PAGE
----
It's embarrassing to admit, but my vegetarian upbringing has left me squeamish about chicken. I grew up surrounded by them - my mother kept a whole henhouse for the eggs - but I remain more or less innocent about how to prepare or cook one, or even ingest one publicly without getting fat and bone fragments all over the tablecloth. What I had growing up instead of chicken dinner was a steady supply of vegetarian literature, replete with horrifying factory farm images, which have conditioned me to treat chicken - famously an innoccous, almost babyfoody meat - as though it were fugu. In other words, it's not something I'll purchase from Franprix, or from any of the innumerable anonymous streetside rotisseries where the carcasses are skewered so tightly as to no longer resemble birds, but rather a row of violated goosefleshy donuts.
So nowadays I'm susceptible to bouts of bird-envy, whenever a host unveils a well-cooked fowl. There's something irreplaceably heartwarming and communal about everyone gathering around a table dismantling the same creature.
One of these days - perhaps when I reside somewhere with an oven - I'll teach myself how to cook birds. Until then, my frequent shortcut solution is Chez Plume, an absolute godsend of a take-out counter-slash-lunch spot that opened last winter on rue des Martyrs. The restaurant specialises in all kinds of fowl - several chickens from the Landes, guinea hens, ducks - all "élevé en liberté," and available roasted by the whole or the half at very reasonable prices. It's possible to reserve birds in advance, a good idea at peak times. And when you arrive to pick up dinner, available also is a well-curated selection of pretty serious mid-range natural wines. It's almost like owner Alexandre Girault overheard some sedentary rue des Martyrs types complaining about the difficulty of accessing ethical meats and natural wines on a daily basis and he decided to make it absurdly easy for everyone.
I have kind of a love-hate relationship with the rue des Martyrs. Mostly hate. It's a pleasant street, well-located, and it contains a number of fine terraces. Daintiness abounds. I just can't help but feel the street is bursting with the culinary equivalents of flashing lights and joybuzzers, idiotic distractions and cheap pleasures. Smoked salmon, puff pastries, overpriced questionable Corsican products, and so on. On this street there are two shops specialising in wild smoked salmon - the fossil fuel of appetisers - and not a single good caviste. I can't help but take this as an indicator of the depth, or lack thereof, of the neighborhood's interest in cuisine. You could call it : food and wine as accessories.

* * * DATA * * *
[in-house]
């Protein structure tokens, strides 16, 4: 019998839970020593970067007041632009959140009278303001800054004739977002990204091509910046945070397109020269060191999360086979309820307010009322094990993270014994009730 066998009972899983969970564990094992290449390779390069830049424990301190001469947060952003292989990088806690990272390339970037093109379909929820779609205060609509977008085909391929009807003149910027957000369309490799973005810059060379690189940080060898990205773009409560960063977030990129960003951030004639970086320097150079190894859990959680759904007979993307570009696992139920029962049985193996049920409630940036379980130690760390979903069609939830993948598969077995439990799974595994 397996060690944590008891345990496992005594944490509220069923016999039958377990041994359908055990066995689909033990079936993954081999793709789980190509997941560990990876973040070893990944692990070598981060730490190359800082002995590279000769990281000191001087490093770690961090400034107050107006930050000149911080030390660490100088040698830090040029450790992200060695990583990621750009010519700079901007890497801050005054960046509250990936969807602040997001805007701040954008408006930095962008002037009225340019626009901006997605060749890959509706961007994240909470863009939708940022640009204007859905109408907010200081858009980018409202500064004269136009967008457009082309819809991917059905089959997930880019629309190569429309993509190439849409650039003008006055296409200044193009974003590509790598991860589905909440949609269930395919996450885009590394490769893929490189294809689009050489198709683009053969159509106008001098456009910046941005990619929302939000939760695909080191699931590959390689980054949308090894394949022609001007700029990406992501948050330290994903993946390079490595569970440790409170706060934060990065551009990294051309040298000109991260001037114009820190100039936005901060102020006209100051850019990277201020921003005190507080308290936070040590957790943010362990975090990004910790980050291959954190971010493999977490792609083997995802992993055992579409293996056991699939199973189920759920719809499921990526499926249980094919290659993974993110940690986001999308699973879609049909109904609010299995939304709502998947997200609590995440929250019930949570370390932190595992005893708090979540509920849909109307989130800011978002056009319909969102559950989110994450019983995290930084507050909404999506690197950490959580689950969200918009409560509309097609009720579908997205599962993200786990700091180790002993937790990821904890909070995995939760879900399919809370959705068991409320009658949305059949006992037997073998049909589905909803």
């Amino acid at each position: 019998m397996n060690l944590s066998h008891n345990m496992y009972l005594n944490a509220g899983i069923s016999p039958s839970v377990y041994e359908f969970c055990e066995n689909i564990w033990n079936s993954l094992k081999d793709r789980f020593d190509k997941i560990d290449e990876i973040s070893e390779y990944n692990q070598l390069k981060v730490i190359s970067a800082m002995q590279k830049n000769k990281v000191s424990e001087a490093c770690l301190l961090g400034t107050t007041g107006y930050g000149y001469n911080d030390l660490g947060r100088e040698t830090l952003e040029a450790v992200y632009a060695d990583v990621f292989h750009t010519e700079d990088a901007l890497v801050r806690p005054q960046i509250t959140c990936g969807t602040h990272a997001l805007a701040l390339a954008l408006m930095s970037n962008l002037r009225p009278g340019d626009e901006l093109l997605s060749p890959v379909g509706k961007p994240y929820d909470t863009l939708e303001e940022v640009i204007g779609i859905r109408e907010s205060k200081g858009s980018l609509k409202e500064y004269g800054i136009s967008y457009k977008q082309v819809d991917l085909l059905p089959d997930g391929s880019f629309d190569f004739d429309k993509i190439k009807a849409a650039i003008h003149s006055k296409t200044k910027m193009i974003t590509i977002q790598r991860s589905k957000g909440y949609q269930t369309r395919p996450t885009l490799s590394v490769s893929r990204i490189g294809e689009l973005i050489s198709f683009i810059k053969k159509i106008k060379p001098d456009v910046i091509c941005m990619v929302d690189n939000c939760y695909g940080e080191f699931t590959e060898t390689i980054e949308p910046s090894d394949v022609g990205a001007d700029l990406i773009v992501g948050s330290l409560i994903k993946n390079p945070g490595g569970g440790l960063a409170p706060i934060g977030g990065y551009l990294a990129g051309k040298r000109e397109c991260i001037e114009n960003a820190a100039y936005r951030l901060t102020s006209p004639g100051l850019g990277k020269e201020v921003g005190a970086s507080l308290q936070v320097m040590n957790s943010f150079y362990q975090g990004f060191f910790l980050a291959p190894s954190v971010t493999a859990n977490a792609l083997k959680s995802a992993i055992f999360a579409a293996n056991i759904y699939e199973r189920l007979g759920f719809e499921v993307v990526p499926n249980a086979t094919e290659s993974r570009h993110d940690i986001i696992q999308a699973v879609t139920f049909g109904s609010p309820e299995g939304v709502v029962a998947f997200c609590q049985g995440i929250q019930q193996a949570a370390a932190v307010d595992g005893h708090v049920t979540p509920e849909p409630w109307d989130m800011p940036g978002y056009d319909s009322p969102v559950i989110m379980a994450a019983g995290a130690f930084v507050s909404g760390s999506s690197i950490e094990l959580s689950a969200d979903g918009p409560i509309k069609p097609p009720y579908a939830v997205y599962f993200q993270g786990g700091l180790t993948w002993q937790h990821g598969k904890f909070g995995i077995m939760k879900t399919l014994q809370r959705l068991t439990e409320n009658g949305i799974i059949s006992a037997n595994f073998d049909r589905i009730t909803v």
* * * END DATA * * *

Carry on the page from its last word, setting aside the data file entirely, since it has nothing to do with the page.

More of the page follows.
So I felt as much astonishment as relief when I chanced across Chez Plume one sunday afternoon while searching for lunch to bring to the Native Companion, who lives nearby. For one thing, the place was open - it's open seven days a week.
And, if the first paragraph of this article wasn't enough to disqualify me from chicken criticism, I'll now undermine my case somewhat further by mentioning that I was basically sold on Chez Plume's product as soon as I saw the wine selection.
Georges Descombes, his stepson Damien Coquelet (how appropriate!), Puzelat, Château Sainte Anne, and so on - all these wines made for a delicious juxtaposition with the joyously egalitarian cuisine on offer. The implication seems to be: this is food and wine for every day, because it can and should be this good.
In my experience, chefs and restaurateurs routinely overlook the wine component of their establishments because they themselves are not greatly interested in the taste of wine. I'd argue that flavor-matching and what-have-you are largely beside the point. The point is that a thoughtful wine selection reflects well on everything else an establishment offers. In Chez Plume's case, it's just a further bonus that the taut, dark-cherry flavors of good cru Beaujolais cleave to those of roast chicken like sunlight on stained glass.
Happily, the half-chickens that the NC and I have been devouring at least weekly since discovering Chez Plume are reliably impressive in themselves. (The NC has more experience with this, and she agrees.)
They're succulent, savoury, never too dry, and thankfully bereft of the marked butaney taste I've perceived in the chicken at some of Paris' other celebrated rotisseries - I'm thinking specifically of Astier-offshoot Jeanne A in the 11ème, and the 5ème's La Rotisserie du Beaujolais.
If I have one complaint about Chez Plume, it's that now and then they run out of extra jus, in the absence of which it is difficult to perform the reheating required to give guests the impression I myself cooked the bird.
6, rue des Martyrs
Métro: Notre Dame de Lorette
Tel: 01 48 78 65 43
An April 2012 roundup of good addresses for chicken in Paris @ L'ExpressStyles
A brief note on Chez Plume @ Deco-Interieure.com
Bits and bobs on Beaujolais:
Beaujolais Bike Trip: Café de la Bascule, Fleurie
Beaujolais Bike Trip: Karim Vionnet, Morgon
Beaujolais Bike Trip: Chez Agnès et Jean Foillard, Villié-Morgon
Beaujolais Bike Trip: L'Atelier du Cuisinier, Villié-Morgon
Beaujolais Bike Trip: Le Relais des Caveaux, Villié-Morgon
Beaujolais Bike Trip: Isabelle et Bruno Perraud, Vauxrenard
Beaujolais Bike Trip: Le Coq à Juliénas, Juliénas
Beaujolais Bike Trip: Beaujolais Communiqué
Adoring Guy Breton's 2008 "P'tit Max" at Jeu de Quille, 75014
A bottle of Descombes' 2009 Brouilly at Aux Tonneaux des Halles, 75001
A disagreement over Descombes' Régnié at Les Pipos, 75005
A bottle of Foillard's 2007 Morgon "3.14" at Le Châteaubriand, 75011